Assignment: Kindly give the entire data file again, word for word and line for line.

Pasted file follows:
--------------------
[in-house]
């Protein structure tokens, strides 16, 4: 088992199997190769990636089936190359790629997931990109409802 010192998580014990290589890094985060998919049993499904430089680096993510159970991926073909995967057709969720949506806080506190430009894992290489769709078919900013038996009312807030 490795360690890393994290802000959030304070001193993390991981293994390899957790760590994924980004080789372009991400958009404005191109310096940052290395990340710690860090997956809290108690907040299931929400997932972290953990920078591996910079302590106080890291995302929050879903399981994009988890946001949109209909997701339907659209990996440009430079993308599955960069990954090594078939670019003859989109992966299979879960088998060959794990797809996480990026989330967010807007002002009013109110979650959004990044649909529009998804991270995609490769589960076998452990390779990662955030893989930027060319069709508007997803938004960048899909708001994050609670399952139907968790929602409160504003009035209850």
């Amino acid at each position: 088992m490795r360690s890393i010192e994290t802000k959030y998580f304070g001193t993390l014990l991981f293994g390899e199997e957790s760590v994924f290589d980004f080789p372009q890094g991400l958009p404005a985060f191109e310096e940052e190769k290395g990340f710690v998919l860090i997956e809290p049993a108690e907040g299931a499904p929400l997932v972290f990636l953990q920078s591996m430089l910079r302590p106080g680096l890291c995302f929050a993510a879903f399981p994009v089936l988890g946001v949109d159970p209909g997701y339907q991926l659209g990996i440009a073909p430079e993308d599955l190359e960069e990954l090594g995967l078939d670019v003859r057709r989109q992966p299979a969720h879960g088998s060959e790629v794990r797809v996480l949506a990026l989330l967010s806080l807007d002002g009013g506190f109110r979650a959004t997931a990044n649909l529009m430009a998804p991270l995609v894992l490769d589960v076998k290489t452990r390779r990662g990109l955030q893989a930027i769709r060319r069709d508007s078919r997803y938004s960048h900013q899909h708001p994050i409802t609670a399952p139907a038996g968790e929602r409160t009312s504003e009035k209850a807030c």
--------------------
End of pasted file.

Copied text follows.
[in-house]
């Protein structure tokens, strides 16, 4: 088992199997190769990636089936190359790629997931990109409802 010192998580014990290589890094985060998919049993499904430089680096993510159970991926073909995967057709969720949506806080506190430009894992290489769709078919900013038996009312807030 490795360690890393994290802000959030304070001193993390991981293994390899957790760590994924980004080789372009991400958009404005191109310096940052290395990340710690860090997956809290108690907040299931929400997932972290953990920078591996910079302590106080890291995302929050879903399981994009988890946001949109209909997701339907659209990996440009430079993308599955960069990954090594078939670019003859989109992966299979879960088998060959794990797809996480990026989330967010807007002002009013109110979650959004990044649909529009998804991270995609490769589960076998452990390779990662955030893989930027060319069709508007997803938004960048899909708001994050609670399952139907968790929602409160504003009035209850």
């Amino acid at each position: 088992m490795r360690s890393i010192e994290t802000k959030y998580f304070g001193t993390l014990l991981f293994g390899e199997e957790s760590v994924f290589d980004f080789p372009q890094g991400l958009p404005a985060f191109e310096e940052e190769k290395g990340f710690v998919l860090i997956e809290p049993a108690e907040g299931a499904p929400l997932v972290f990636l953990q920078s591996m430089l910079r302590p106080g680096l890291c995302f929050a993510a879903f399981p994009v089936l988890g946001v949109d159970p209909g997701y339907q991926l659209g990996i440009a073909p430079e993308d599955l190359e960069e990954l090594g995967l078939d670019v003859r057709r989109q992966p299979a969720h879960g088998s060959e790629v794990r797809v996480l949506a990026l989330l967010s806080l807007d002002g009013g506190f109110r979650a959004t997931a990044n649909l529009m430009a998804p991270l995609v894992l490769d589960v076998k290489t452990r390779r990662g990109l955030q893989a930027i769709r060319r069709d508007s078919r997803y938004s960048h900013q899909h708001p994050i409802t609670a399952p139907a038996g968790e929602r409160t009312s504003e009035k209850a807030c």